The titles of the framed works are derived from captchas, the online security measures that require a user to prove her own existence by retyping a randomly generated phrase. Baab's aren't from routine sites, though, such as the comments section of a blog or the ordering page of a retailer. Instead, he has taken the linguistic fragments directly from captcha.net. For him, each short phrase is a beautiful snapshot, a two-word thought that exists for a moment and then disappears.
They also tend to suggest real words, leading you to a kind of found poetry. "There is a certain amount of anonymity to them," Baab said during his talk. That anonymity functions to obscure meaning — the works' titles, he said, shouldn't color our interpretations. We end up doing that here anyway, though, because even a seemingly random set of characters is more evocative than something called simply "untitled."
For example, the two "straight" photographs (one-shots that were not digitally altered), depicting spindly nests of bamboo sticks, seem aptly named, even if we are told the titles are nonsense. "Cave nuthywo" was shot in a cavelike place, and "patristic isizons," which shows its structure on fire, hints at a similar connection between the crackling sound of burning wood and the onomatopoeic isizons.
The other prints are of models that look like strange houses, with projections and interjections fashioned after turbines, wheels and fins, or like parking garages or 1960s office buildings. As presented here, it's impossible to tell their true sizes. (Baab's use of pillars, to separate the models' layers or hold them off the ground, recalls Le Corbusier.) After Baab built and photographed these structures, he added layers from other photographs he had taken, emphasizing the tactile — the dull sheen of a car door, say, or concrete. This Photoshop gluing of textures onto planes makes an entirely new picture and gives the models an otherworldly feeling. We could be looking at the isolated buildings that make up some stark outpost.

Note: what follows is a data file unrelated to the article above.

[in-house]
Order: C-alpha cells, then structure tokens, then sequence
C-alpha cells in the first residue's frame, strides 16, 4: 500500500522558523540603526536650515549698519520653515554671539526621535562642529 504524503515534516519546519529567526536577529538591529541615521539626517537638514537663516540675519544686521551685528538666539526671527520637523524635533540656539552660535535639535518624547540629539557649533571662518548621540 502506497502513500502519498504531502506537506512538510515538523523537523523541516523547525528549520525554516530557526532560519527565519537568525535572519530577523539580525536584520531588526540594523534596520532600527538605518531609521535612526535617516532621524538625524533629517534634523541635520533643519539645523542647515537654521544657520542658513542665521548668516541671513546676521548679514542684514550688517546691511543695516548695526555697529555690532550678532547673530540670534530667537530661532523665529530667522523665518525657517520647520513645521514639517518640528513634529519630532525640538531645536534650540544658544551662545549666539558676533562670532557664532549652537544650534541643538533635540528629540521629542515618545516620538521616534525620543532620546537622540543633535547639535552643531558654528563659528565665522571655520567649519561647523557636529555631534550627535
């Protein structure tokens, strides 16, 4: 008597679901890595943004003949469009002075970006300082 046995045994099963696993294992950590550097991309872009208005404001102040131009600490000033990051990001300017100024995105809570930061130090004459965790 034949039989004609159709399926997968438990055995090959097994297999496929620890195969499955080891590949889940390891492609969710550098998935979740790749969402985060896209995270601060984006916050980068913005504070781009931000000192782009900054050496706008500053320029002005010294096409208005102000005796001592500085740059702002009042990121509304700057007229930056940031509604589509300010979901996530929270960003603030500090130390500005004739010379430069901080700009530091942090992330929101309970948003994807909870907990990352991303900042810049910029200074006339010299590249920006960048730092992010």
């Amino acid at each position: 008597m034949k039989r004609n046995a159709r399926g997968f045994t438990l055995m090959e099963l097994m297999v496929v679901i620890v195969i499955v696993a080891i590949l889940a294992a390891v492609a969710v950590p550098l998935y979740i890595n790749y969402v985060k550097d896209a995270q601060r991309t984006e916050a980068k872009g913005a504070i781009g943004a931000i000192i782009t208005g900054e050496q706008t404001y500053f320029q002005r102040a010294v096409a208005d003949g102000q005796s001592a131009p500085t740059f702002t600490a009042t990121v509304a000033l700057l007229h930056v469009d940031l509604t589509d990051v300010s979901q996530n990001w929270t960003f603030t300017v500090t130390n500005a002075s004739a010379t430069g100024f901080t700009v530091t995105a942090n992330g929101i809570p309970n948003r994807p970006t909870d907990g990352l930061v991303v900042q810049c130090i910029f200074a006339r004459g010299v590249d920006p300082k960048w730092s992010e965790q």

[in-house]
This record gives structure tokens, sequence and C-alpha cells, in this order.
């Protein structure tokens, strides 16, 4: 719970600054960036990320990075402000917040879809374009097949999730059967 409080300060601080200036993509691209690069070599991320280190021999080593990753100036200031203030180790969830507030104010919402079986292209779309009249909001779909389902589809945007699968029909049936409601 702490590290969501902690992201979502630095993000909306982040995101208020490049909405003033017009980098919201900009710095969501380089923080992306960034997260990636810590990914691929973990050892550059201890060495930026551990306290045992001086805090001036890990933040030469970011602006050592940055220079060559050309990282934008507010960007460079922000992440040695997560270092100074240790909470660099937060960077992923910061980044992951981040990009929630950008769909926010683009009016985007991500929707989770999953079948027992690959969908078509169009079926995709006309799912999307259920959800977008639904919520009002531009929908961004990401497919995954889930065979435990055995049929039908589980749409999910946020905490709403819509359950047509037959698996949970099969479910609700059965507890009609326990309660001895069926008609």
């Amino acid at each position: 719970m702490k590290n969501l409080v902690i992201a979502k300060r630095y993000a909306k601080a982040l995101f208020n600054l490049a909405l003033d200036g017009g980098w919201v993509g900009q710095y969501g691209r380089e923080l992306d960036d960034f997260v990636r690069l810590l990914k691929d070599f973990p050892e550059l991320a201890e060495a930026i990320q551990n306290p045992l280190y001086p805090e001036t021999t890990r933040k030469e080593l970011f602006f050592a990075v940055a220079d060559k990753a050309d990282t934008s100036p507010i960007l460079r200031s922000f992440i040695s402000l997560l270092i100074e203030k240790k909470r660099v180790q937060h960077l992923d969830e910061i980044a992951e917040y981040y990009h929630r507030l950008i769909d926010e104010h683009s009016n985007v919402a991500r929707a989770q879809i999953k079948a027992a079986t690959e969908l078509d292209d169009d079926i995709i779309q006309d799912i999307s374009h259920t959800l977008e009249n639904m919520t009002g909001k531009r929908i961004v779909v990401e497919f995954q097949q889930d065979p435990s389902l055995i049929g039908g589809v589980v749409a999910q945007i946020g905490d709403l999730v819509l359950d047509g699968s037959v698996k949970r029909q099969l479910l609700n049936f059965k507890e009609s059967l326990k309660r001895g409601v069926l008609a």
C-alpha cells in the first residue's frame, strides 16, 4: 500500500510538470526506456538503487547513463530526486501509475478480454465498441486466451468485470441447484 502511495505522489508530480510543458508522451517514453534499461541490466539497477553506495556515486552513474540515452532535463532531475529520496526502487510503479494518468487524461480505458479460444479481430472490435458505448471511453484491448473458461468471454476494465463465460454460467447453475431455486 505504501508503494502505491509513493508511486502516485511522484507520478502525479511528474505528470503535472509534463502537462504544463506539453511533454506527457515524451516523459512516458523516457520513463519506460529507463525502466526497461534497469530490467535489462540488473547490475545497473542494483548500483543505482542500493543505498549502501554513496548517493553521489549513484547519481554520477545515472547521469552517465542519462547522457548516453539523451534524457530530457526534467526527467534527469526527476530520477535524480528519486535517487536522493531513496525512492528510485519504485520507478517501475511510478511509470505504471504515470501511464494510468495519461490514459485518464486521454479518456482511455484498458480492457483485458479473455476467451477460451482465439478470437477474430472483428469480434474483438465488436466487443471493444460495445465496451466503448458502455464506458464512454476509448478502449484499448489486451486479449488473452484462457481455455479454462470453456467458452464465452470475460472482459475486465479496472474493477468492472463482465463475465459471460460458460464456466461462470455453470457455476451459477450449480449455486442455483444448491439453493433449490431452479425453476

In fact, we are looking mostly at found cardboard. Baab said it's an affordable medium, one that allows him, with limited expense, to see what happens when you let something go.
Besides providing a camouflage for his choice of material, the black-and-white translucence of the photography allows Baab to compress information. In one shot, he shows us the construction process, the physical piece itself, and the image of the thing. Here, we also move past all that and on to what happens after a thing has been conceived and built and photographed — for example, when it's crawling with cats or burning down in a culvert.
Baab was inspired to start building after he picked up an old Cooper Union architecture textbook, illustrated with black-and-white images of works by first-year students whose creations were made of standard-issue blocks. He saw in them, he said, "a strange potential to become."
He also recalled for his January 19 audience a class he had taught at the Kansas City Art Institute. He said the subject had to do with "the gap," the thing that exists between ideas and objects, the notion that things in the world possess the ability to act. A Strenuous Nonbeing explores that gap.
But none of that conceptual loftiness is required to appreciate what's at Grand Arts. Mainly there is the pleasure of figuring out the forms, discovering the textures — and waiting for the cats to do something. (Don't worry, they will.) It works, and that's all you need know. But you won't know it if you don't go see it.